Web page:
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Living Things

>> Tuesday, May 4, 2010

On Sunday's walk at Clark Reservation, we stumbled upon several glens just filled with trillium:

I usually think of trillium as coming in two colors: red and white.  However, there were many pink trillium (trillia?  trilliums?) at Clark Reservation, which I found enchanting merely because I don't often see them:

As with most of the places we go this time of year, there were huge patches of myrtle along the trail and stretching far into the woods:

I have no idea what these are, although they look naggingly familiar.  Without flowers, my odds of successfully identifying a plant are minimal.  I just loved the whorled pattern of their leaves, though, and the little touches of purple myrtle in the background:

A white throated sparrow nicely posed for me:

I desperately need to acquire a flowering trees and shrubs field guide.  I can't name this, although like so many other things we saw, it looks familiar.  I just love the hanging bunches:

And apparently it produces berries:
We saw quite a number of snakes, which I'm also terrible at identifying.  Add "reptile field guide" to my list of things to purchase.  I assume this fellow is just a garter snake, although I was particularly impressed by his white spots, which you can see in the second photo.  He wasn't patient with me, though, and was slithering mighty quickly away from me.  I don't blame him.  Every single time I see a snake move at full speed I am astounded by the physics of it.  How can they do that without legs???  Evolution is amazing.

There were some strawberry flowers about already, and an ant busily explored this one.

Again, this looks familiar, but I can't name it.  Anyone have a flowering shrub field guide to recommend?

My husband spotted some columbine clinging to a cliff.  I simply adore the stuff.  I'm not sure if it's the way the petals are nested, or the cute little crown points, or the spray of anthers and stamen from the center, but for some reason it's one of my favorite flowers:

Finally, I actually had to look this one up in the flower book, as I don't think I've ever spotted it before.  It's purple clematis:
I sometimes contemplate how much more exercise we'd get if we walked quickly and I didn't stop to photograph everything I see.  But then I promptly think, nah, that would be so boring.  And I don't think I'd be able to bypass all the flowering/hopping/slithering things if I tried.


Woodswalker May 4, 2010 at 11:42 AM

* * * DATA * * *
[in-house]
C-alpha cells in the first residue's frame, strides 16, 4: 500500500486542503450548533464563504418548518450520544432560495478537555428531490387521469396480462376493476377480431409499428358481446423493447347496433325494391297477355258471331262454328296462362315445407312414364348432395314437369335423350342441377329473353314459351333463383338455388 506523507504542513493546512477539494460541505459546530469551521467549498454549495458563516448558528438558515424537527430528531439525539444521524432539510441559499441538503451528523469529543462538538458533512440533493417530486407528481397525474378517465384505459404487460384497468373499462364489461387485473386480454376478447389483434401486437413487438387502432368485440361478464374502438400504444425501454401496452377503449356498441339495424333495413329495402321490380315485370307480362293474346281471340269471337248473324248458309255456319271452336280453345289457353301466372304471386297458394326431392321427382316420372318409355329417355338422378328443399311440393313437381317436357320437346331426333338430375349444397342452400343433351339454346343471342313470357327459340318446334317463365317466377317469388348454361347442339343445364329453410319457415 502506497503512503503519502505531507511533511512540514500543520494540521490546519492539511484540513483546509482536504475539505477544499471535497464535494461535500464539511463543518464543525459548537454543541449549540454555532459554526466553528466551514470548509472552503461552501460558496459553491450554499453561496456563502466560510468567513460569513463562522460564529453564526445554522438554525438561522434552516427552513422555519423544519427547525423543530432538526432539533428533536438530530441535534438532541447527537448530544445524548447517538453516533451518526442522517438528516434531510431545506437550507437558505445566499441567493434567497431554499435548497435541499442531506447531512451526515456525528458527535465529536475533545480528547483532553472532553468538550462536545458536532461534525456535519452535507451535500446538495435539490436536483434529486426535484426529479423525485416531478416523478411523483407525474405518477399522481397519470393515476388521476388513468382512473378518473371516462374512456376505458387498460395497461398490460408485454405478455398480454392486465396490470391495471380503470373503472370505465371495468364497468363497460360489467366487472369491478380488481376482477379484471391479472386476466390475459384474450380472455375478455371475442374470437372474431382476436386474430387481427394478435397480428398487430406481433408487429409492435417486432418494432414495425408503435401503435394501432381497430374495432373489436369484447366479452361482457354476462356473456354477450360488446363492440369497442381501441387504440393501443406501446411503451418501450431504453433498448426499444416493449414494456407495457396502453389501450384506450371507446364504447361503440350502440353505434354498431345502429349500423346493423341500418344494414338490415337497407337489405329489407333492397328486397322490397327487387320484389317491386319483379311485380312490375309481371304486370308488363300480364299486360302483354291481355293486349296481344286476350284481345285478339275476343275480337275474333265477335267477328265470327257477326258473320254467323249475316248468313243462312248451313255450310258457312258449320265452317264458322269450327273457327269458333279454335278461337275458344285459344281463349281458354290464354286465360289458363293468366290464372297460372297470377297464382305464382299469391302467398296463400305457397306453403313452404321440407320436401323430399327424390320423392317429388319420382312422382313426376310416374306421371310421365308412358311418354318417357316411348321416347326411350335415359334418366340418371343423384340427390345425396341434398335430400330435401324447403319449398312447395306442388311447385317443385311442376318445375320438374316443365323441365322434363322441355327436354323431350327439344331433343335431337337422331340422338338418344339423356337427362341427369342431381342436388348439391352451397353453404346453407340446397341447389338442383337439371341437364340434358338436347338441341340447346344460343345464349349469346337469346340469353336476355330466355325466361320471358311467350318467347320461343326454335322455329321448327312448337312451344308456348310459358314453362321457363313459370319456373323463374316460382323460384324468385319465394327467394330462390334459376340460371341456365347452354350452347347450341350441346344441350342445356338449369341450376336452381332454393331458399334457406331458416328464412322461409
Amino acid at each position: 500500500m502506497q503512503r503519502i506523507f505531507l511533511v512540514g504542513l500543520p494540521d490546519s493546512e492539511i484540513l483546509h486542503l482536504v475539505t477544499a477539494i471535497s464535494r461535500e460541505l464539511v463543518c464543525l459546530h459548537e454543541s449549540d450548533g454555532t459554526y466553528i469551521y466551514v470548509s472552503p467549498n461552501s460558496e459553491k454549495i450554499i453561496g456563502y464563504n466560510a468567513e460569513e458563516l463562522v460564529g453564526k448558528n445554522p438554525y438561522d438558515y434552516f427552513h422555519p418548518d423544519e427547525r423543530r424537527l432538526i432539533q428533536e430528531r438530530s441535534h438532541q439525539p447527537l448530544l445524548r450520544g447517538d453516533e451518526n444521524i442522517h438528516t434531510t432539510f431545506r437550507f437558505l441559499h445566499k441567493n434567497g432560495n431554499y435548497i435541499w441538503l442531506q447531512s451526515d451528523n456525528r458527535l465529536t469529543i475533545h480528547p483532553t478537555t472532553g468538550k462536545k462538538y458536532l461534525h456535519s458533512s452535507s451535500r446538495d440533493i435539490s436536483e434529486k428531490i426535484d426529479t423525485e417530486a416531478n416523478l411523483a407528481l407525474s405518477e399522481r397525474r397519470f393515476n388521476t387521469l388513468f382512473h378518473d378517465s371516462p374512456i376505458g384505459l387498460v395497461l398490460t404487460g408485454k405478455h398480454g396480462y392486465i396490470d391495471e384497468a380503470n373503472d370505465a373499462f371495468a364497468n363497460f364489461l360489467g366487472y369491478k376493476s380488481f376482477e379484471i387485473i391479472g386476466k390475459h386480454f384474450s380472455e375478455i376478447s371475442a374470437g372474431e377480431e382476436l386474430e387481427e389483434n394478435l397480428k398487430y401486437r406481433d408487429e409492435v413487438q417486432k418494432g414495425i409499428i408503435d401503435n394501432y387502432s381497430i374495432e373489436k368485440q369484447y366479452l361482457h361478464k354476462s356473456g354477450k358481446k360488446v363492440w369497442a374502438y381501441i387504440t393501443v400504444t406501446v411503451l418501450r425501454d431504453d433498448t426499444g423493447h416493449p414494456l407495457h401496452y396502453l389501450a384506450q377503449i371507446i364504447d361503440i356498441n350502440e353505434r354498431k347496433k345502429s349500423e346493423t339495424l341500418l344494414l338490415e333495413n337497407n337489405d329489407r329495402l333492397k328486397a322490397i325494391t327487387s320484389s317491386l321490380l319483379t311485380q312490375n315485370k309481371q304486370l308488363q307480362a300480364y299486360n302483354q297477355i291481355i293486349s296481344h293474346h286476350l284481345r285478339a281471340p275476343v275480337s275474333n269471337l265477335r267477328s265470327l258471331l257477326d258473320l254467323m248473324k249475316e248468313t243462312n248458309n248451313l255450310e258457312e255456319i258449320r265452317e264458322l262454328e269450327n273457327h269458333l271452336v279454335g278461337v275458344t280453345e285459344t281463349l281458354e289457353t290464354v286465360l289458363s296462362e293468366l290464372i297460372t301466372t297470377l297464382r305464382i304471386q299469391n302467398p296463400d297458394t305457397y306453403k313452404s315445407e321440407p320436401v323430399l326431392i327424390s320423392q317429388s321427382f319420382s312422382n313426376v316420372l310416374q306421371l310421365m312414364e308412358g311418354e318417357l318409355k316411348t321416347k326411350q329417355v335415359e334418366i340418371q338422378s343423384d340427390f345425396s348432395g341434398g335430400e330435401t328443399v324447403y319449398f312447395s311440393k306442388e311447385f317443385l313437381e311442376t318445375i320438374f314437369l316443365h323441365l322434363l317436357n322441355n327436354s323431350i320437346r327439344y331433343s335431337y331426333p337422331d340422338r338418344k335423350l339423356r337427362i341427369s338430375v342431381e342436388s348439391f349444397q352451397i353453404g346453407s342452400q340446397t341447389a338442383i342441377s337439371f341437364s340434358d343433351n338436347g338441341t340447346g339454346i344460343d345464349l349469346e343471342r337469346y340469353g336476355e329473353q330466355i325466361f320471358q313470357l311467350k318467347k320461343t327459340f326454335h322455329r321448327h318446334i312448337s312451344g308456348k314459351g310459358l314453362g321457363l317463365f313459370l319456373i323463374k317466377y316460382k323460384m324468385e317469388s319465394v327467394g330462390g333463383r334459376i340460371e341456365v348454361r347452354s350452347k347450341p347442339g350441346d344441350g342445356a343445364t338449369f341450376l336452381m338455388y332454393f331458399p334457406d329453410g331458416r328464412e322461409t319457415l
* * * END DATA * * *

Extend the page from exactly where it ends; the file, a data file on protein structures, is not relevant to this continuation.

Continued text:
Ooh, how lucky you were to find that Purple Clematis, also known as Purple Virgin's Bower. I think it's considered kind of rare. And those masses of Trillium make quite a sight! The pink ones are the same as the white ones, which turn pink as they age. That cluster of small white blooms dangling down is a Choke Cherry, but I'm not sure what the one with the hanging fruit clusters is. Could be a Wild Black Cherry? It's easier to ID a plant when its flowers open. I find the Newcomb's pretty good for flowering shrubs. Peterson's doesn't include shrubs. Here's another shrub book: The Shrub Identification Book by George W. D. Symonds, published by Quill, a Harper Resource Book. It's a companion book to The Tree Identification Book by the same author and publisher.

Woodswalker May 4, 2010 at 11:50 AM  

I forgot to comment on the plant with green whorled leaves. Since it looks smooth and not prickly, and has whorls of 8 leaves circling the sturdy stem, my guess would be Wild Madder, one of the numerous Bedstraws. Also, I too believe your snake is an Eastern Garter Snake. The first time I saw one so brightly colored I couldn't believe that it was a garter snake, but I looked it up and it was, indeed.

Ellen Rathbone May 4, 2010 at 1:49 PM  

>sigh< Jackie beat me on all accounts! The bedstraw, the cherries, the books. Symonds (my go to source for all things tree and shrub) also has a complementary tree ID book - I keep a copy of each in my backpack o' books that is always on hand for ID purposes.

Nice pink trilliums!

Woodswoman Extraordinaire May 4, 2010 at 3:29 PM  

You two are awesome! Who needs field guides when one has really smart blog readers? That being said, with two recommendations for the Symonds, I think I'll go see if I can find one. Thanks Jackie and Ellen!

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